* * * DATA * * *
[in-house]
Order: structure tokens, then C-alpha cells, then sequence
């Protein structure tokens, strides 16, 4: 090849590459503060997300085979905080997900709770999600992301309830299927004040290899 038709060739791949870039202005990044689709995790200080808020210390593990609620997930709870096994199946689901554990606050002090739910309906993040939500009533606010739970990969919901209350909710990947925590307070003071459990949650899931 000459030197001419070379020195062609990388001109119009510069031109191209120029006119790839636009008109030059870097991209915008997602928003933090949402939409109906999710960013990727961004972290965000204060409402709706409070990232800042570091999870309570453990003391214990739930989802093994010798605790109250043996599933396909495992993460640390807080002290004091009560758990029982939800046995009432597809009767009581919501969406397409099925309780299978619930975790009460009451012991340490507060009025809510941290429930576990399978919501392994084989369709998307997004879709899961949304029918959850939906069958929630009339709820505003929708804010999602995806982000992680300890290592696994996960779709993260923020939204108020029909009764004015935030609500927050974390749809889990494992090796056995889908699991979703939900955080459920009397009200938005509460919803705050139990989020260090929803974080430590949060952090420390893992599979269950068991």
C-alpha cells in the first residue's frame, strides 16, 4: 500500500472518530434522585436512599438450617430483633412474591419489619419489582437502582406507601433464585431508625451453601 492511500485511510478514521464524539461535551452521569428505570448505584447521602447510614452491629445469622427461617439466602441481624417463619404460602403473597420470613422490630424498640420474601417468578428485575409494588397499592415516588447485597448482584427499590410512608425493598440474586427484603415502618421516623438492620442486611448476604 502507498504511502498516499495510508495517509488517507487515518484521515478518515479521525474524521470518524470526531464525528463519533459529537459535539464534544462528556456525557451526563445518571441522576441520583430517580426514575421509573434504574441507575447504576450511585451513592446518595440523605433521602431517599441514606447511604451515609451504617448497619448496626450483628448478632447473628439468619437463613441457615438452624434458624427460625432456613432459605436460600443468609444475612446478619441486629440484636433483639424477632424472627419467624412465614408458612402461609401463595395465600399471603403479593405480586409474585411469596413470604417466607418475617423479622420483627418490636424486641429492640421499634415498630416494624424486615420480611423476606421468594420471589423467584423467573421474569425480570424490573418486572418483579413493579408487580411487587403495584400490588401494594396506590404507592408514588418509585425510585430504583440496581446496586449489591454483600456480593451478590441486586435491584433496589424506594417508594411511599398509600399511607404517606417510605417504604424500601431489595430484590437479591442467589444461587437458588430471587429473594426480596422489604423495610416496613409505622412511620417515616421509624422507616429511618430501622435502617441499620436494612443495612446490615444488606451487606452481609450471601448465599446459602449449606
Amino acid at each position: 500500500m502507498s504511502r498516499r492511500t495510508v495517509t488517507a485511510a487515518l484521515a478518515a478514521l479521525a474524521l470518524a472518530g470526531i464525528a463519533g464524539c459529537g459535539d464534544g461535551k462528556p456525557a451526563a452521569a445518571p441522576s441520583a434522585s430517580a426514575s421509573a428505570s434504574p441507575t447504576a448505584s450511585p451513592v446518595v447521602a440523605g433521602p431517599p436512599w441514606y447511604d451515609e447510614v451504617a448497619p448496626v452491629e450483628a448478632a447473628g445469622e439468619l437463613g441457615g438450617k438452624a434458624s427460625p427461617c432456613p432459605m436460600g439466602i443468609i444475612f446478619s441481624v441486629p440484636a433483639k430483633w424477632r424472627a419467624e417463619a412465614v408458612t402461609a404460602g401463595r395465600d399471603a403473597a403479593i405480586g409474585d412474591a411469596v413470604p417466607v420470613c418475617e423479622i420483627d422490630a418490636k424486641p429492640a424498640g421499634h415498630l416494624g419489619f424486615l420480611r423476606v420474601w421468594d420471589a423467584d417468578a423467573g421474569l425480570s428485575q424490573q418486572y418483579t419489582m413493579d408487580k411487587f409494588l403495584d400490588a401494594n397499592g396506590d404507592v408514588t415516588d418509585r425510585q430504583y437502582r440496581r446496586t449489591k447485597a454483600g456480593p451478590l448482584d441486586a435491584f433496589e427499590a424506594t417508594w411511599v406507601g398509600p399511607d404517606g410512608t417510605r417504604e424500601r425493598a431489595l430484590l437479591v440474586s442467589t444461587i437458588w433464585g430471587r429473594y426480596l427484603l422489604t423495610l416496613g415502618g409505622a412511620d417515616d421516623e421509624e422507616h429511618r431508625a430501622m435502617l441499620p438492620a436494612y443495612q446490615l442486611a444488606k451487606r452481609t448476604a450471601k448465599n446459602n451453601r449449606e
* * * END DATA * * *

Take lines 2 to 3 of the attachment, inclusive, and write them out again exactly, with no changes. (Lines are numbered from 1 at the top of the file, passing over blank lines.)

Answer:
Order: structure tokens, then C-alpha cells, then sequence
């Protein structure tokens, strides 16, 4: 090849590459503060997300085979905080997900709770999600992301309830299927004040290899 038709060739791949870039202005990044689709995790200080808020210390593990609620997930709870096994199946689901554990606050002090739910309906993040939500009533606010739970990969919901209350909710990947925590307070003071459990949650899931 000459030197001419070379020195062609990388001109119009510069031109191209120029006119790839636009008109030059870097991209915008997602928003933090949402939409109906999710960013990727961004972290965000204060409402709706409070990232800042570091999870309570453990003391214990739930989802093994010798605790109250043996599933396909495992993460640390807080002290004091009560758990029982939800046995009432597809009767009581919501969406397409099925309780299978619930975790009460009451012991340490507060009025809510941290429930576990399978919501392994084989369709998307997004879709899961949304029918959850939906069958929630009339709820505003929708804010999602995806982000992680300890290592696994996960779709993260923020939204108020029909009764004015935030609500927050974390749809889990494992090796056995889908699991979703939900955080459920009397009200938005509460919803705050139990989020260090929803974080430590949060952090420390893992599979269950068991």